Water and electricity don’t mix is a fact that most kids are taught at a young age. An iPhone can become quickly nothing more than a glorified brick if it is submerged in enough water. Thankfully, there are steps you can take to mitigate and fix a waterlogged iPhone. We’ll review them here with the help of XiRepair, which does iPhone repair in Montgomery, Alabama.
Wait, Isn’t My iPhone Waterproof?
The ingress protection rating of every iPhone since iPhone 7 is IP67. In layman’s term,s this means that they are water-resistant up to 1 meter. This resistance doesn’t mean immunity though, especially if the device is submerged past the 1 meter mark.
There are many myths when it comes to fixing a waterlogged phone. because of this many people often make the problem worse. First things first though, and you are going to want to remove as much water from the phone as possible.
How Do I Get Rid of the Water?
The best thing to use is a microfiber cloth, as it is highly absorbent without being too harsh. Whatever you use, wipe off all the outside and the ports such as the charging plug and headphone jack. Afterwards, gently shake it to get the remaining drips out.
It’s actually recommended not to put it in rice, as at best it is useless to do so and at worst can actually cause more damage. Simply put, rice doesn’t have the magical ability to remove water from faraway places, especially pertinent since iPhones can’t be disassembled easily.
If you have a desiccant handy, you can try to dry the inside of your iPhone. Desiccants are anything that easily absorbs water. These are often in the form of gel beds found in package containers. Located in hardware stores, it is useful to have one so you can throw it into a ziplock bag with waterlogged phone.
It’s best to leave the phone in a container overnight, or approximately 10 hours. A phone that is sufficiently soaked won’t be able to dry in this amount of time, but a phone that is that wet is probably past repair anyways.
After that time has passed, go ahead and attempt to turn it on. If the battery is dead. plug it in, but keep in mind that a completely drained phone will often take several minutes to start up. If nothing happens, you might have an internal problem and need to send it in for repair.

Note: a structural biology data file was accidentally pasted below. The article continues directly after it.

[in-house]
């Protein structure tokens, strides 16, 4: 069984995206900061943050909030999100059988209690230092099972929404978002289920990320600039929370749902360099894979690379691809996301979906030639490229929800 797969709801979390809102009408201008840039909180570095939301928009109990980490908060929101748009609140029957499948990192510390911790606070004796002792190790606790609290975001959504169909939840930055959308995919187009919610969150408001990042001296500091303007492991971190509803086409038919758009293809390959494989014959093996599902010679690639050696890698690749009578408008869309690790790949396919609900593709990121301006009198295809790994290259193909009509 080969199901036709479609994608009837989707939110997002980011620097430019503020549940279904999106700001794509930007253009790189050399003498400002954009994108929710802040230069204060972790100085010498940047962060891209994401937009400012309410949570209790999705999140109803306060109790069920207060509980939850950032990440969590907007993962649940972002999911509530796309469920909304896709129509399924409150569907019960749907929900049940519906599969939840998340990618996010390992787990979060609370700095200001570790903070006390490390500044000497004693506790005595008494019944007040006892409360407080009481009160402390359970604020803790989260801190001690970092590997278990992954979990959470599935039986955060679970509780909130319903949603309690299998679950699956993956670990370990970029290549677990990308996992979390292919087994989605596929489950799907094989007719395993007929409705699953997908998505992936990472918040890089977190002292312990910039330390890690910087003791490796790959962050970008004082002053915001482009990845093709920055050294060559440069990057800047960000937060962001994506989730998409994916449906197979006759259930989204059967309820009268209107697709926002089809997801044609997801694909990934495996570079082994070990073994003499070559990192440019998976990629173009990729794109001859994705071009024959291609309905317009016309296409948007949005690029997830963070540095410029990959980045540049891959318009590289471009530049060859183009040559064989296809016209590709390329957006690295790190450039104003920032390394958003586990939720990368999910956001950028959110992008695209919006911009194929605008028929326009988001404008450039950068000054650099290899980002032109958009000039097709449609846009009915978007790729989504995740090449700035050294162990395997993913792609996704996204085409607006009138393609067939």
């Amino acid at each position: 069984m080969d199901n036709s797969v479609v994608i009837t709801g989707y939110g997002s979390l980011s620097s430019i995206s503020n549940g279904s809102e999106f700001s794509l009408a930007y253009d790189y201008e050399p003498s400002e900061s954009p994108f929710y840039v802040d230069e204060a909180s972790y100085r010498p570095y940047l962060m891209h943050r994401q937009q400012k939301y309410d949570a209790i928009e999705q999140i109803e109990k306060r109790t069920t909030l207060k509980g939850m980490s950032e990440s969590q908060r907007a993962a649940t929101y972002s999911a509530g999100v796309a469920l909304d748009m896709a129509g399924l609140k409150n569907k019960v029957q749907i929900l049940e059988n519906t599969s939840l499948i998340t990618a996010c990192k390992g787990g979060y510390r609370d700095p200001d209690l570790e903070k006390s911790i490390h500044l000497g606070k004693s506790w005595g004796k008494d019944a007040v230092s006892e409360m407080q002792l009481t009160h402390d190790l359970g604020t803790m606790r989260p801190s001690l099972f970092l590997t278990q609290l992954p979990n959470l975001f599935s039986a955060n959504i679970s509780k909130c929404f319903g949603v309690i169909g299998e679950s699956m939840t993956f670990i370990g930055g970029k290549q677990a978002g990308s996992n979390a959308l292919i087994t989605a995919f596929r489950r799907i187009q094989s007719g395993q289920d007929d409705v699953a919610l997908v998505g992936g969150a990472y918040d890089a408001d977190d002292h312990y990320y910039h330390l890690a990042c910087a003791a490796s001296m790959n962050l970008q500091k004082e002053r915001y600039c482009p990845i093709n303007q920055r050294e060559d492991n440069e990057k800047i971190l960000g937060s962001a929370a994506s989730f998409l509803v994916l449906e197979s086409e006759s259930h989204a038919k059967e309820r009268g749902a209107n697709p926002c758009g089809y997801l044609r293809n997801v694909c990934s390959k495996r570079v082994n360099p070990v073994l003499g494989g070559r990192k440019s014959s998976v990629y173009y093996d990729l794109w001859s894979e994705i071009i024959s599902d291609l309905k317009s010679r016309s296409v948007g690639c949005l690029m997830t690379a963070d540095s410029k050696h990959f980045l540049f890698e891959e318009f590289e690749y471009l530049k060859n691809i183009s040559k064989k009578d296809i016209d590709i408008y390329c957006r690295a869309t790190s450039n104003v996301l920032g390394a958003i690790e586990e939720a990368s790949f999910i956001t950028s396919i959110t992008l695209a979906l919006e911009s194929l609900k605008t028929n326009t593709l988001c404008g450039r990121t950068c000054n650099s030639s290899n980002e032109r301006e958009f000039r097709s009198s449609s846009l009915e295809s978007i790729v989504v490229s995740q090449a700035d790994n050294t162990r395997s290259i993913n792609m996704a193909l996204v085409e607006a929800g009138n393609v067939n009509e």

Can I Send It in for Repair?
This is a bit of a complicated answer. Apple’s one-year limited warranty does not cover liquid damage. Other third party companies are willing to do it though, depending on the overall damage to the device in question.
It may be tempting to tell Apple that you just dropped it, but unfortunately this won’t work. All phones and devices built by Apple after 2006 have an Liquid Contact Indicator (LCI). The LCI is a small bit that is typically located on one side, and when observed underneath a magnifying glass an Apple technician will be able to tell if it has been submerged in water.
Can I Fix the Phone Myself?
Sure you can! That is, if you are confident enough. If you plan to fix your iPhone yourself, just know that you’re going to need a special screwdriver head to open up your phone. These kits are often made by third-party dealers and are specialized for Apple’s hardware.
As long as the screwdriver fits the screw, any repair kit should work. A good kit should include all the forms of screws that Apple uses, such as the Pentalobe, a 5 star head; Torx, a 6-star head; Torx Security, a 6 star with stud; and the Tri-wing, a 3-point head.
The first thing you should do is remove the battery, so as to cut back on potential short circuits. Make sure to also dry out any damp areas with a microfiber cloth. Any parts you replace should be done at your own discretion.
The worst thing that can happen when trying to repair it yourself is that you can make a bad situation worse, because finagling with it yourself can result in even more damage. In addition, you are also invalidating Apple’s warranty coverage as they won’t fix anything that you have tampered with with.
Is There Anything Else I Should Know?
The best way to fix a water-damaged iPhone is to mitigate any damage caused to it in the first place. After you have taken action to dry it out as well as you can, it is up to you to decide if you want to take it to a third party repair service or do it yourself.